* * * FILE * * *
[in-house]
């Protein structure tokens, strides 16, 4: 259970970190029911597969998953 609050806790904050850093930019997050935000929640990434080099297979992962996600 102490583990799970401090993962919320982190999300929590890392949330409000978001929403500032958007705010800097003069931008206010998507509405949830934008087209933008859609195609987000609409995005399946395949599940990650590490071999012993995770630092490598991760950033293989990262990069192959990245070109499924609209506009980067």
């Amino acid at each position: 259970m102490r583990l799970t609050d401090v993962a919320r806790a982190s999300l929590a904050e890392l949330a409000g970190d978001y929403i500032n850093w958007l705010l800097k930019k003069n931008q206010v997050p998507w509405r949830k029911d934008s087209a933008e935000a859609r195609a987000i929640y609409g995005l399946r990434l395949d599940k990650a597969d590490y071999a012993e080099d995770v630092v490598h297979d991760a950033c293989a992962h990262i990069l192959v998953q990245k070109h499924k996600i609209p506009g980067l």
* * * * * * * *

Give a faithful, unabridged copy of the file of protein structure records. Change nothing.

[in-house]
């Protein structure tokens, strides 16, 4: 259970970190029911597969998953 609050806790904050850093930019997050935000929640990434080099297979992962996600 102490583990799970401090993962919320982190999300929590890392949330409000978001929403500032958007705010800097003069931008206010998507509405949830934008087209933008859609195609987000609409995005399946395949599940990650590490071999012993995770630092490598991760950033293989990262990069192959990245070109499924609209506009980067």
């Amino acid at each position: 259970m102490r583990l799970t609050d401090v993962a919320r806790a982190s999300l929590a904050e890392l949330a409000g970190d978001y929403i500032n850093w958007l705010l800097k930019k003069n931008q206010v997050p998507w509405r949830k029911d934008s087209a933008e935000a859609r195609a987000i929640y609409g995005l399946r990434l395949d599940k990650a597969d590490y071999a012993e080099d995770v630092v490598h297979d991760a950033c293989a992962h990262i990069l192959v998953q990245k070109h499924k996600i609209p506009g980067l």